After our weekend in Amsterdam, our travels continued further north into Scandinavia - to the cool waters of Stockholm. After a rather bumpy flight (our first since arriving in Europe for our big trip) we settled in to our apartment and found ourselves rather fatigued. The months of travelling was beginning to take its toll and we decided to slow things down a little in Stockholm.
Our first day was spent casually strolling the streets of Galma stan the Old Town of Stockholm and the birth place of the original city. Although an effort has been made to preserve the Old Town's medieval appearance and feel it has not been achieved with the same level of success as places such as Brugge and San Sebastian. Nevertheless, there was plenty for us to enjoy in these hidden cobblestone laneways including a nifty little comic store with Swedish back issues of The Phantom dating all the way back to he mid-70s.
A little Phantom history for those who came in late… The Phantom was the brainchild of American Lee Falk but has enjoyed its greatest success in Australia and Sweden, of all places. The Australian edition of The Phantom is the world's longest running comic book (almost 1700 issues published since 1948) and I have been collecting every issue since Jesus was playing Centre Half Back for the Jerusalem Under 18s (I even have a mate back home who's buying them for me while I'm on this trip). Most of our Australian editions are actually translations of the Swedish edition. So coming across the Swedish issues is a Phantom tragic's Holy Grail!! As you could well imagine, Jess was thrilled for me. But, being the ever reliable and supportive girlfriend she is, she managed to contain her excitement and play it cool while I stole countless hours from our trip of a lifetime to sift through dusty old comics.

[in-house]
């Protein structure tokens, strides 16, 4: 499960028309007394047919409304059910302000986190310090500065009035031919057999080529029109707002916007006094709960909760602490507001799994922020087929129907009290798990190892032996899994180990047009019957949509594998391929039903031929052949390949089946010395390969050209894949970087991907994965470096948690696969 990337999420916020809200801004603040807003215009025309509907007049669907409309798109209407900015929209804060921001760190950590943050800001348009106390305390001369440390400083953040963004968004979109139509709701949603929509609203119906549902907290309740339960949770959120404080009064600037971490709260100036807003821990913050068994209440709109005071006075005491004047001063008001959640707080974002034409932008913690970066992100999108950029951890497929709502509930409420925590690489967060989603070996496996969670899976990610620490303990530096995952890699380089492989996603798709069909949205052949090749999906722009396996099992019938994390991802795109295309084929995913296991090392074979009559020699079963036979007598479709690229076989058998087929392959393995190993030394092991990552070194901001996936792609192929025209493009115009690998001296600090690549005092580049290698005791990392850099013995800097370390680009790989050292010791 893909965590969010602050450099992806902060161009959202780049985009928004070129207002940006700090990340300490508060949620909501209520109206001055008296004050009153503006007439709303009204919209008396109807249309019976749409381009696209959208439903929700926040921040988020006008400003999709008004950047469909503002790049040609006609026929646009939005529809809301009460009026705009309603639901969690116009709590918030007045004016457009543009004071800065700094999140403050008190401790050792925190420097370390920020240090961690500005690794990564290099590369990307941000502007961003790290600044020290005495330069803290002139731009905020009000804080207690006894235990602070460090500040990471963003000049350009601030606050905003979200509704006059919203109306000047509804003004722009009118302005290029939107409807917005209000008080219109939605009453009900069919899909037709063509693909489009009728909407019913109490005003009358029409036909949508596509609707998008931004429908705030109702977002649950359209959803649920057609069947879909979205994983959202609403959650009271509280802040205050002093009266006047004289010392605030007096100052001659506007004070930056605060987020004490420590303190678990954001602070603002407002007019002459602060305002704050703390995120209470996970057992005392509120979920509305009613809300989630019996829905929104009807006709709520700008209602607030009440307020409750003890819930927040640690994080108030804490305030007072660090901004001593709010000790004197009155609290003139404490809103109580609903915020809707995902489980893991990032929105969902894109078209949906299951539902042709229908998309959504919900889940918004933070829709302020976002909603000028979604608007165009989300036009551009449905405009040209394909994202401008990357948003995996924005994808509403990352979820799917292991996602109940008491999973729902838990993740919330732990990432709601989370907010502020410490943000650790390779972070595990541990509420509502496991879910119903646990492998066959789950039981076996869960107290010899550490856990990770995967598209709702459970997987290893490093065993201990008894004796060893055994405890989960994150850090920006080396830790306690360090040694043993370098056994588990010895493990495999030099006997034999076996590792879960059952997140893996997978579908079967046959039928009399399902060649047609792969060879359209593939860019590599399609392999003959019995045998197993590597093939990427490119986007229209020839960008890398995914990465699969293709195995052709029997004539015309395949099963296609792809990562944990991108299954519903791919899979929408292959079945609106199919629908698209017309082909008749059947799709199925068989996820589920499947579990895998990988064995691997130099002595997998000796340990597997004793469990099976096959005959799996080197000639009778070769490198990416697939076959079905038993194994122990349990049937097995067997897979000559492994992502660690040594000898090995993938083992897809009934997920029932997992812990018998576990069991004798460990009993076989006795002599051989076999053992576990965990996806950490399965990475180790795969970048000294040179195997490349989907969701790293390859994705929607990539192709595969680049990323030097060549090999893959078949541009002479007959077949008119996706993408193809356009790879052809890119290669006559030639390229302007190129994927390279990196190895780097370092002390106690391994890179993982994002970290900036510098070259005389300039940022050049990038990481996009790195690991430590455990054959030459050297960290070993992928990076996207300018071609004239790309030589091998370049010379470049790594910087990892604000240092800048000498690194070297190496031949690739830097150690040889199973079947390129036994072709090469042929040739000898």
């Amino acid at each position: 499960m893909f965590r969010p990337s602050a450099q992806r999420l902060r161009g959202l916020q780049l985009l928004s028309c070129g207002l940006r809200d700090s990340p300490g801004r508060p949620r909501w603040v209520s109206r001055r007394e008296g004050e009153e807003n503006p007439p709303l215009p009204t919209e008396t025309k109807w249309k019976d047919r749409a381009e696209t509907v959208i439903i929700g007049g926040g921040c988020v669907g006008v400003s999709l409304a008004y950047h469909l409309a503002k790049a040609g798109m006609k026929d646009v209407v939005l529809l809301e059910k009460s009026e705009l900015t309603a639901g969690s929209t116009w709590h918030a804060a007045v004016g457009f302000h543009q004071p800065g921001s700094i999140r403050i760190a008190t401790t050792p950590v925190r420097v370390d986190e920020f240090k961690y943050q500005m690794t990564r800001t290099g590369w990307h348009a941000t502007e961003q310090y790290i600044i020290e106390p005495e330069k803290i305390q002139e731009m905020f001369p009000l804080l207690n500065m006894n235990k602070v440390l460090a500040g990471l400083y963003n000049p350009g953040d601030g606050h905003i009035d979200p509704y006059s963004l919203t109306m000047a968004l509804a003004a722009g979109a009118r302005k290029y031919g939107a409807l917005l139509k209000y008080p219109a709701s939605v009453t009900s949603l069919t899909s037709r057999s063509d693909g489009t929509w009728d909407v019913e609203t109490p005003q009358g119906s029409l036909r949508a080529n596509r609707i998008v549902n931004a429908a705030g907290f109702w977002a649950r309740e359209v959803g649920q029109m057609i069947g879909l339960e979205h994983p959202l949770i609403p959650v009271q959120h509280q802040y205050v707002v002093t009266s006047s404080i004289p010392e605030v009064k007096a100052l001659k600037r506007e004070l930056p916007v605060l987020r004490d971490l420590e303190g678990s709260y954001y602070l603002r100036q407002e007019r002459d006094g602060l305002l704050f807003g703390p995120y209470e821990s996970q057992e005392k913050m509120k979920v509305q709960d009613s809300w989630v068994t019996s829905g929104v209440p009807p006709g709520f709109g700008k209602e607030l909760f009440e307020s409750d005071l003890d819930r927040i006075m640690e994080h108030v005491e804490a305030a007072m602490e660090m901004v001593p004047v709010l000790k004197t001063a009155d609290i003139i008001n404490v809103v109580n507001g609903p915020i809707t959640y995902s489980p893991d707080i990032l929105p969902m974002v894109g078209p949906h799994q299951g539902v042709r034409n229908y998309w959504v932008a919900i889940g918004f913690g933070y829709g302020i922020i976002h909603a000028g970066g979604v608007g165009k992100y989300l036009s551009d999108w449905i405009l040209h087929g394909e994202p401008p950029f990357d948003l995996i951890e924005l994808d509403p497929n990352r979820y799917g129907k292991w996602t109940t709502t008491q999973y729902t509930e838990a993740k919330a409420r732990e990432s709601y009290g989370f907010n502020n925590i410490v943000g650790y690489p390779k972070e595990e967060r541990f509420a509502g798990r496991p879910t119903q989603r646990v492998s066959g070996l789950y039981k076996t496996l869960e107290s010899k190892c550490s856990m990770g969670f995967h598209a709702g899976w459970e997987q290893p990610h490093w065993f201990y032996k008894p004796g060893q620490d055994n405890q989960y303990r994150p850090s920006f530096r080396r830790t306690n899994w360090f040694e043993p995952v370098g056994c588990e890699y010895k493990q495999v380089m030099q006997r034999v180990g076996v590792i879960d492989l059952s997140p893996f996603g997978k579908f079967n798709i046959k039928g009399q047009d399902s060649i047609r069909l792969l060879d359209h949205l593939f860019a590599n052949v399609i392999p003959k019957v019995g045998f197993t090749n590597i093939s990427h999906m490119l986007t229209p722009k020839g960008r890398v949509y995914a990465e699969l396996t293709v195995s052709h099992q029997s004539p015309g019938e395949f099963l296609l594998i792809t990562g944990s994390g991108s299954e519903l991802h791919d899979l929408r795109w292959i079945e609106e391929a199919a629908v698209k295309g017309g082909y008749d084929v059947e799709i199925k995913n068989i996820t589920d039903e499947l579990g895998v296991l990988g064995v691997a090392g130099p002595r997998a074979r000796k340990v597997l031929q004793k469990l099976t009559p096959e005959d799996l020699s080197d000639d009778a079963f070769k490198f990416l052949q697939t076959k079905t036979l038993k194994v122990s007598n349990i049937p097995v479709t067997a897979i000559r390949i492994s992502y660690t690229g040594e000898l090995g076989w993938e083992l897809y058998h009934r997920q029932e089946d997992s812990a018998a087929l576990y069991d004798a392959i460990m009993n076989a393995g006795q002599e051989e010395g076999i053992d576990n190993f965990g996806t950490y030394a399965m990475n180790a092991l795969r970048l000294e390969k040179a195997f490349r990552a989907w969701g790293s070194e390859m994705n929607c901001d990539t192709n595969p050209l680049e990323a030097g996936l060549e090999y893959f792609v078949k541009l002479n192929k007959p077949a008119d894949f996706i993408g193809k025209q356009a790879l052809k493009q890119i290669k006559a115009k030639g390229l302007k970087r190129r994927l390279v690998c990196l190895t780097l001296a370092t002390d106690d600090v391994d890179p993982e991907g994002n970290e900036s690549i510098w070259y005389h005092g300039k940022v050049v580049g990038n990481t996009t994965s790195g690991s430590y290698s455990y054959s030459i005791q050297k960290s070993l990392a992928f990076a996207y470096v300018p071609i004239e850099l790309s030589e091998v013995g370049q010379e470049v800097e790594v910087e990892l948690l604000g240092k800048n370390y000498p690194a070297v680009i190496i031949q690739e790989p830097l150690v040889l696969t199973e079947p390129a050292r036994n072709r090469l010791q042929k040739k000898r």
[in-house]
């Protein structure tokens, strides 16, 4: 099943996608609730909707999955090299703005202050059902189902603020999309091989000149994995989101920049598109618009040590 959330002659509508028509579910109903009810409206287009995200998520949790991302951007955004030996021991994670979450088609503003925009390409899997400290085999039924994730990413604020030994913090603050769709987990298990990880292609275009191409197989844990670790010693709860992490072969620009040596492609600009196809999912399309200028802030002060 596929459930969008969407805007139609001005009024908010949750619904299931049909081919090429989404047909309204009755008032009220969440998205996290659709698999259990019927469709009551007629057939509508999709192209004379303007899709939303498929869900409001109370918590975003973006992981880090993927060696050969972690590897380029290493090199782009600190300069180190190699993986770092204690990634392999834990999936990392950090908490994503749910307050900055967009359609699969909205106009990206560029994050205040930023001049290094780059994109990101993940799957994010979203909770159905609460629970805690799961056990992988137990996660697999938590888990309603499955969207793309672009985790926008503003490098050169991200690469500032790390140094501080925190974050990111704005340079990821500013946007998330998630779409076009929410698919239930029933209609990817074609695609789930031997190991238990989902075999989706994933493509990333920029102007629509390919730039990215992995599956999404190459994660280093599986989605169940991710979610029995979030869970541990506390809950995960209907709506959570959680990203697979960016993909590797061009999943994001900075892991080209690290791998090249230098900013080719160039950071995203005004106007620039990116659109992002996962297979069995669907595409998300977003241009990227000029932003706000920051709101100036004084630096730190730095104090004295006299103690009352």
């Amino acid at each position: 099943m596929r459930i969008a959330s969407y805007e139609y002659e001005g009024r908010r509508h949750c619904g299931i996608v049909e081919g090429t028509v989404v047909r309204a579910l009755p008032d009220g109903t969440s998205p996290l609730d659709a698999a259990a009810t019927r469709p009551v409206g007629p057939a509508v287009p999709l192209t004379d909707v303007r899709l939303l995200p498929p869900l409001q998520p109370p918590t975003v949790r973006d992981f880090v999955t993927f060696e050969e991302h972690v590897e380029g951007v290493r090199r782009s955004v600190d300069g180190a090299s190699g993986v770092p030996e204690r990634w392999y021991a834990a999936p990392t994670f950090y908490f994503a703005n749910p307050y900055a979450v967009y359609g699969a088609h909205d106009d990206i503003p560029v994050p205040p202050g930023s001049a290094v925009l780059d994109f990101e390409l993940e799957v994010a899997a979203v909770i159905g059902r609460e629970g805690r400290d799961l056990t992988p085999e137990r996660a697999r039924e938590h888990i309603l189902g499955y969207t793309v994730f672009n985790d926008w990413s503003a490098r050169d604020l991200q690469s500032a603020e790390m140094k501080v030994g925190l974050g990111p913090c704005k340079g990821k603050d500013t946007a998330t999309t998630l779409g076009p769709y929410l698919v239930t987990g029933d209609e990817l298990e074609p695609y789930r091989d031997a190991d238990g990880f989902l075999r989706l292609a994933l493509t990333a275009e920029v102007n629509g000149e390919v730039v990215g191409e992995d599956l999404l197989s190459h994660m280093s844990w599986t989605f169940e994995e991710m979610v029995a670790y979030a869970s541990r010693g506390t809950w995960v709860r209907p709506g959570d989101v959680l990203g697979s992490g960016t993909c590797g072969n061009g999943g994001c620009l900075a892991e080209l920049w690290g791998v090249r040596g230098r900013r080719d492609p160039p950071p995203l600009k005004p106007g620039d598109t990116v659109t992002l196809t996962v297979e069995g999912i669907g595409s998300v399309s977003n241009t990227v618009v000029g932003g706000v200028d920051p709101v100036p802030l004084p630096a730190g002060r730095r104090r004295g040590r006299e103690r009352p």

Day two was spent roaming around Skansen - an open air museum on the island of Djurgarden. Designed by Arthur Hazelius in 1890, the museum aims to recreate the way of life in various parts of Sweden before and during the early stages of the industrial era in Sweden - roughly the years 1840-1930. If you've ever been to Swan Hill's Pioneer Settlement you'll know what I'm talking about. But Skansen was a thousand times bigger and better.
Skansen proved to be the highlight of the Stockholm visit for both Jess and I, but for very different reasons. For Jess. it was the zoo featuring Scandinavian animals (basically a moose, some type of seal, a few bears and some different looking birds). Every second footstep towards the exit was interrupted by an "awwwww" as Jess cooed over every single fluffy animal she saw (even the damn squirrels running around. They weren't even in an enclosure. They were just pests running around the park).
For me, it was the Tobacco and Matchstick Museum (can you ever imagine something similar being built in Nanny State Australia?). As well as learning that the matchstick was invented by a Swede, I was able to view the world's largest cigar and discover a little more about the cigar making process. And I even got my hands on a few of the museums cigars - made by hand and using the museum own tobacco plants. I still haven't found the right moment to fire these bad boys up. But with our Scotland leg of the trip fast approaching, I'm sure I'll find a nice whisky to go with them.
Our final day was spent touring the Royal Palace. The Palace is living proof of the age old proverb that you can't judge a book by its cover. A rather bland exterior hides one of the grandest and most elegant royal palaces we've seen. And we've seen a few in the past month let me tell you! What made it even more interesting was that, unlike previous palaces we had visited, the Royal Family continue to use this palace on a regular basis for work and ceremonial purposes. So along with the elaborately decorated rooms, we had elaborately decorated guards complete with fluffy hats, stiff poses and guns that say "please put the camera away before something bad happens". It was also the first palace that allowed access to the treasury, which contained crowns, sceptres and royal regalia from Swedish Kings and Queens dating back to the 1600s. It was heaps more impressive than my Hong Kong and Bali knockoff watch collection I promise you.
Next stop: Copenhagen, Denmark.